On March 19, Representative Steve LaTourette (R-OH) —a member of the House Appropriations Subcommittee on Transportation, Housing and Urban Development, and Related Agencies—and Representative Marcia Fudge (D-OH) introduced the Restore our Neighborhoods Act of 2012, H.R. 4210. The bill would provide $4 billion for states and established land banks to issue 30-year demolition bonds, called Qualified Urban Demolition Bonds (QUDB), to demolish vacant, foreclosed, and abandoned homes.
Of the $4 billion allocated to the bond fund, $2 billion would be provided evenly to all states and $2 billion would be divided amongst states that have been hardest hit by the foreclosure crisis. Qualification as a hardest-hit state would be based on factors including unemployment, vacant housing rates, and foreclosure rates. States would have two years to issue the demolition bonds before their allocations would be redistributed to hardest-hit states.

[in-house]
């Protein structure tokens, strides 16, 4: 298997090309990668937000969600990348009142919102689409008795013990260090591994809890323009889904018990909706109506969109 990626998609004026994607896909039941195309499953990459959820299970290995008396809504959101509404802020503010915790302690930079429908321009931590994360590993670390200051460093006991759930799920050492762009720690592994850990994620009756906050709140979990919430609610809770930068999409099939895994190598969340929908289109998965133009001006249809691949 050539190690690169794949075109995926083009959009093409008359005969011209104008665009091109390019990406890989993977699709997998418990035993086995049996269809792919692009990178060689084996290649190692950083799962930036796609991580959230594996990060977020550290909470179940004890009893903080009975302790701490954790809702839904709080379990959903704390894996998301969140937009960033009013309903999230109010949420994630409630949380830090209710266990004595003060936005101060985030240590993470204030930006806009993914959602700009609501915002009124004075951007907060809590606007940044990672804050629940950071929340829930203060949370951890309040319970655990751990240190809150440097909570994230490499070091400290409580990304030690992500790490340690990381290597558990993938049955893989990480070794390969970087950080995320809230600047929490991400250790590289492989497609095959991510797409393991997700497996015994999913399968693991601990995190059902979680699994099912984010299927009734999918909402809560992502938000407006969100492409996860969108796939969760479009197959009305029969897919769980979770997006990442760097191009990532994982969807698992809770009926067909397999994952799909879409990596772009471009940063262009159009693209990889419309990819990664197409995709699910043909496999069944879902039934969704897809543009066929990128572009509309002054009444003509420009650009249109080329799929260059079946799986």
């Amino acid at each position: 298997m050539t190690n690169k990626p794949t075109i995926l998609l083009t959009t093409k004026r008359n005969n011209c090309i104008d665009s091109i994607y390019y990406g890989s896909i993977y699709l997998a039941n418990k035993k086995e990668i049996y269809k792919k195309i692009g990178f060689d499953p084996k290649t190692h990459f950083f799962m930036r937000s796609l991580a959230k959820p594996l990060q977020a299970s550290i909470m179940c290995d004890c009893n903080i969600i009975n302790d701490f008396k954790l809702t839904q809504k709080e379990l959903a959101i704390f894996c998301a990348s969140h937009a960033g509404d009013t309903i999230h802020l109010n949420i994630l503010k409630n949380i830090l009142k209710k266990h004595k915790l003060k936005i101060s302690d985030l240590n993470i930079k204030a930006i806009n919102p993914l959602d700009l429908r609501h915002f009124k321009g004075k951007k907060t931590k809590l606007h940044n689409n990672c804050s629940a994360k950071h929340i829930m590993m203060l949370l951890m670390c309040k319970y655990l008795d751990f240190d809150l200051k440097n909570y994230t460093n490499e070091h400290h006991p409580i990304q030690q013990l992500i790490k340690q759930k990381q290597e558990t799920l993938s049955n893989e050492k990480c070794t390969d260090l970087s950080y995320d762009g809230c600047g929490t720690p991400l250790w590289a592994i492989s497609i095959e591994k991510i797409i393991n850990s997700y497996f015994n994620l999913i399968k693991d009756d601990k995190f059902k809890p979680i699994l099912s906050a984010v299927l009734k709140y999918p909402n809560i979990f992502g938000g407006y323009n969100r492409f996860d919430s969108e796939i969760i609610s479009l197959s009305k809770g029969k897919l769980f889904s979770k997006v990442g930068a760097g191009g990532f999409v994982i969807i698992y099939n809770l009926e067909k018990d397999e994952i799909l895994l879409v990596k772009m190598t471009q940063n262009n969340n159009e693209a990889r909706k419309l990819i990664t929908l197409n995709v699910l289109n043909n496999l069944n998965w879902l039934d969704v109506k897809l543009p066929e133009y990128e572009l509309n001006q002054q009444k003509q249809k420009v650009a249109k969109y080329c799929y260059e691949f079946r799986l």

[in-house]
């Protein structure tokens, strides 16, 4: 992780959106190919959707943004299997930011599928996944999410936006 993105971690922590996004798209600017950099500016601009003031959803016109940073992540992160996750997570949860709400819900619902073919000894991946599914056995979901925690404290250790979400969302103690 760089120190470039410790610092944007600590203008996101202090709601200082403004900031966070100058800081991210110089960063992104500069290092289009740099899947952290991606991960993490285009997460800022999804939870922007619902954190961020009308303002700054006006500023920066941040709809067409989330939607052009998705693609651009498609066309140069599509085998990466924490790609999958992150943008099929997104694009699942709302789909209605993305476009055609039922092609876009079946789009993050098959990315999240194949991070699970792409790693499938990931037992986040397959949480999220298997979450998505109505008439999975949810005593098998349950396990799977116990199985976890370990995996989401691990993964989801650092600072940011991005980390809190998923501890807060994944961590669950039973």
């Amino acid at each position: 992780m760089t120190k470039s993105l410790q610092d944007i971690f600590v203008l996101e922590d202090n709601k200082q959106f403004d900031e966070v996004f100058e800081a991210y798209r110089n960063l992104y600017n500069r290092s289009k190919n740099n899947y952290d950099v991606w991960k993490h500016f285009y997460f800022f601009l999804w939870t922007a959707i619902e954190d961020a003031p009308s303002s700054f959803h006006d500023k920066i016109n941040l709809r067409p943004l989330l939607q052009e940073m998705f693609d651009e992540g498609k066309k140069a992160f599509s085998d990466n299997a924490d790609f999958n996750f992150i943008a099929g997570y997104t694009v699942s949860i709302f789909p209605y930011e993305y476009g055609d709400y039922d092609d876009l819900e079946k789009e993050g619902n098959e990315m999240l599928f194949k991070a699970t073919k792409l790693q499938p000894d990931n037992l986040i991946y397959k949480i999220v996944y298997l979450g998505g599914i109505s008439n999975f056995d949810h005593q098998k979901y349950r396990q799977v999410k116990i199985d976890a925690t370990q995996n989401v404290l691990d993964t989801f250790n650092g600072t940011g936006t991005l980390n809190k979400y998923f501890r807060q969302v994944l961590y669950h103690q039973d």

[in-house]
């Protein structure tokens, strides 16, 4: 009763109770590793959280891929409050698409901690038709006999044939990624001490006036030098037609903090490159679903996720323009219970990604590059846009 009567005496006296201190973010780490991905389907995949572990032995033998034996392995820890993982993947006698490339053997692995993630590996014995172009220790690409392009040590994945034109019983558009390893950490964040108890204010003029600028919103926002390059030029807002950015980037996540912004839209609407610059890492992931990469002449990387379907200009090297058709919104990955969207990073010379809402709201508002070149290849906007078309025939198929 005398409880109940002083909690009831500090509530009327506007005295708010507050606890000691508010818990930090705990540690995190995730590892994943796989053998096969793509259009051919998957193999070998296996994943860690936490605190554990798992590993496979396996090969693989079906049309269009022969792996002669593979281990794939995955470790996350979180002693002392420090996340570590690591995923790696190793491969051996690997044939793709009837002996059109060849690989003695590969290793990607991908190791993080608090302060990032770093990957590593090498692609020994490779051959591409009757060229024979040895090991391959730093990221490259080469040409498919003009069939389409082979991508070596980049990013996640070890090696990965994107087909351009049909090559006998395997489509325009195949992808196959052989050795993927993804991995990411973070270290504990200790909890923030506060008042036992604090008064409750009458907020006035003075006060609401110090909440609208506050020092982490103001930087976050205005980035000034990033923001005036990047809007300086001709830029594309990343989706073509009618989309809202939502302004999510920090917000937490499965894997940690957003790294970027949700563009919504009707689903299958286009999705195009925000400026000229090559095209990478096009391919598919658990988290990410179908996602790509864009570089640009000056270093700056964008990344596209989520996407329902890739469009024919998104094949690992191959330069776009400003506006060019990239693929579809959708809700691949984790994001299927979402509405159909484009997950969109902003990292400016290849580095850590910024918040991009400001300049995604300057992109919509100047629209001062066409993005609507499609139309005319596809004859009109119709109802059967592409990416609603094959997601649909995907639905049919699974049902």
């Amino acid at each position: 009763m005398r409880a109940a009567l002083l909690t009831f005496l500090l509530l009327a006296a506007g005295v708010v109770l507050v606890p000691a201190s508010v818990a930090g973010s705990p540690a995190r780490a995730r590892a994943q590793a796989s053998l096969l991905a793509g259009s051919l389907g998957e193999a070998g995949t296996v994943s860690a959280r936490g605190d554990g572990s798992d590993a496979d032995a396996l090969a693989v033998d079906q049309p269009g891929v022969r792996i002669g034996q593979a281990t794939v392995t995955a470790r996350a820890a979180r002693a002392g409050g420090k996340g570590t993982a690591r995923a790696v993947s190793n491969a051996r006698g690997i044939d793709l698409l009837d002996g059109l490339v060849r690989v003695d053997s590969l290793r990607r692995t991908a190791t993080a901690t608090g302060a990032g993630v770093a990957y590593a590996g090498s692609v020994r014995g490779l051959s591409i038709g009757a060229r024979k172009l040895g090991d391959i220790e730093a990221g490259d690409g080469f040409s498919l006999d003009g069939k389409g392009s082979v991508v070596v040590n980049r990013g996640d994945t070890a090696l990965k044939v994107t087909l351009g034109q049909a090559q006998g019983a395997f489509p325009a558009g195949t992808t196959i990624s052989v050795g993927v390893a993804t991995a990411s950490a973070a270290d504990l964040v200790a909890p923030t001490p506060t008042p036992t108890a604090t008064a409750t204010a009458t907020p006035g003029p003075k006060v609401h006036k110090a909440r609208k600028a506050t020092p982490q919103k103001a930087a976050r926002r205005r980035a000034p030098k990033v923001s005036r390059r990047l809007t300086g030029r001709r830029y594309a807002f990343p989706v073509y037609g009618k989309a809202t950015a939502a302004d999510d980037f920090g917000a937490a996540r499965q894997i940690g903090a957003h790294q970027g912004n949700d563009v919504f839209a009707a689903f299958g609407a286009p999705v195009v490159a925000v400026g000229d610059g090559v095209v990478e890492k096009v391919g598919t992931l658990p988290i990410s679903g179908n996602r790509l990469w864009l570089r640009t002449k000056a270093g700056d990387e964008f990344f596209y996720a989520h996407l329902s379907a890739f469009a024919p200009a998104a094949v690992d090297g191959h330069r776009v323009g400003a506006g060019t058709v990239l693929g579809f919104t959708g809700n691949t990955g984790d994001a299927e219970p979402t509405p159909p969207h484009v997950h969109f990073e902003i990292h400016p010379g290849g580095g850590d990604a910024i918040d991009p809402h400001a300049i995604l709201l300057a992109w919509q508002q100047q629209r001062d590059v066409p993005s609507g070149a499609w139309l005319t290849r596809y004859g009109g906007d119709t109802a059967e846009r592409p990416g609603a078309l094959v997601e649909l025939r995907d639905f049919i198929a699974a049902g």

At a press conference announcing the legislation, LaTourette and Fudge emphasized the need to remove uninhabitable and blighted properties from neighborhoods to help preserve property values. LaTourette said that in many neighborhoods, the only option is to demolish abandoned properties and replace them with new structures.
The funding would complement the federal Neighborhood Stabilization Program (NSP), of which 10 percent of funding can be used for demolition. The bill would also allow hardest-hit states, such as Ohio, to use up to their entire NSP allocation for demolition.